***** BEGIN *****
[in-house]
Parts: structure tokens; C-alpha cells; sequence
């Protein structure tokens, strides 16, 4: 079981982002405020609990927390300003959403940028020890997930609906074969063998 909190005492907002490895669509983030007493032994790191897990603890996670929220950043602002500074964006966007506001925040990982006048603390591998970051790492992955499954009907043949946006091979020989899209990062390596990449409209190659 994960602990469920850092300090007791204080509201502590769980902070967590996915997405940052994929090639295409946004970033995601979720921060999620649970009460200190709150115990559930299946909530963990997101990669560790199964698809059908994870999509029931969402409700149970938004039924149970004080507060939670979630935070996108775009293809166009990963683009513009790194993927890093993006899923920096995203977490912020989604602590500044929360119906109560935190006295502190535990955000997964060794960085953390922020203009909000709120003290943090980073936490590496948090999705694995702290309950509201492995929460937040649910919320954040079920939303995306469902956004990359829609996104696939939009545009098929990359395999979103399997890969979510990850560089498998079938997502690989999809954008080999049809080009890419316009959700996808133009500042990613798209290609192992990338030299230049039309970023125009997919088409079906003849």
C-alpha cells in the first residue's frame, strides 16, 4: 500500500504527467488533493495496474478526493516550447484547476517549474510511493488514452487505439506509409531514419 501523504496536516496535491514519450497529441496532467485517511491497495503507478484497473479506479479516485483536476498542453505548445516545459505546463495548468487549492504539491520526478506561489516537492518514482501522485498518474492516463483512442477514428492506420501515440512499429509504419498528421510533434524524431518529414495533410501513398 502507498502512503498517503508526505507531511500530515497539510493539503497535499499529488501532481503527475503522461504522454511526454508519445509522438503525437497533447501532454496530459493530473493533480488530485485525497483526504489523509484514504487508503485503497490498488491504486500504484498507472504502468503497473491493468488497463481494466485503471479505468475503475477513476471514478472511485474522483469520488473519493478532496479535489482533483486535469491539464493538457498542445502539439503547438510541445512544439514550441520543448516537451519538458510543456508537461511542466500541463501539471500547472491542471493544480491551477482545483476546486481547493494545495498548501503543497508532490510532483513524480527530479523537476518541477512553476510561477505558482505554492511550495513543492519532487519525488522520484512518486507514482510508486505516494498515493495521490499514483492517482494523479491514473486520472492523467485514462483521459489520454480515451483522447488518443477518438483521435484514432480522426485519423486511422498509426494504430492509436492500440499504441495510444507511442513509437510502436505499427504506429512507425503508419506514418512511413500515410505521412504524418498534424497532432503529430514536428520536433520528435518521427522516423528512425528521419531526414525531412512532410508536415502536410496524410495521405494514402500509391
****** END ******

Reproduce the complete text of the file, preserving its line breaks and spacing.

[in-house]
Parts: structure tokens; C-alpha cells; sequence
């Protein structure tokens, strides 16, 4: 079981982002405020609990927390300003959403940028020890997930609906074969063998 909190005492907002490895669509983030007493032994790191897990603890996670929220950043602002500074964006966007506001925040990982006048603390591998970051790492992955499954009907043949946006091979020989899209990062390596990449409209190659 994960602990469920850092300090007791204080509201502590769980902070967590996915997405940052994929090639295409946004970033995601979720921060999620649970009460200190709150115990559930299946909530963990997101990669560790199964698809059908994870999509029931969402409700149970938004039924149970004080507060939670979630935070996108775009293809166009990963683009513009790194993927890093993006899923920096995203977490912020989604602590500044929360119906109560935190006295502190535990955000997964060794960085953390922020203009909000709120003290943090980073936490590496948090999705694995702290309950509201492995929460937040649910919320954040079920939303995306469902956004990359829609996104696939939009545009098929990359395999979103399997890969979510990850560089498998079938997502690989999809954008080999049809080009890419316009959700996808133009500042990613798209290609192992990338030299230049039309970023125009997919088409079906003849």
C-alpha cells in the first residue's frame, strides 16, 4: 500500500504527467488533493495496474478526493516550447484547476517549474510511493488514452487505439506509409531514419 501523504496536516496535491514519450497529441496532467485517511491497495503507478484497473479506479479516485483536476498542453505548445516545459505546463495548468487549492504539491520526478506561489516537492518514482501522485498518474492516463483512442477514428492506420501515440512499429509504419498528421510533434524524431518529414495533410501513398 502507498502512503498517503508526505507531511500530515497539510493539503497535499499529488501532481503527475503522461504522454511526454508519445509522438503525437497533447501532454496530459493530473493533480488530485485525497483526504489523509484514504487508503485503497490498488491504486500504484498507472504502468503497473491493468488497463481494466485503471479505468475503475477513476471514478472511485474522483469520488473519493478532496479535489482533483486535469491539464493538457498542445502539439503547438510541445512544439514550441520543448516537451519538458510543456508537461511542466500541463501539471500547472491542471493544480491551477482545483476546486481547493494545495498548501503543497508532490510532483513524480527530479523537476518541477512553476510561477505558482505554492511550495513543492519532487519525488522520484512518486507514482510508486505516494498515493495521490499514483492517482494523479491514473486520472492523467485514462483521459489520454480515451483522447488518443477518438483521435484514432480522426485519423486511422498509426494504430492509436492500440499504441495510444507511442513509437510502436505499427504506429512507425503508419506514418512511413500515410505521412504524418498534424497532432503529430514536428520536433520528435518521427522516423528512425528521419531526414525531412512532410508536415502536410496524410495521405494514402500509391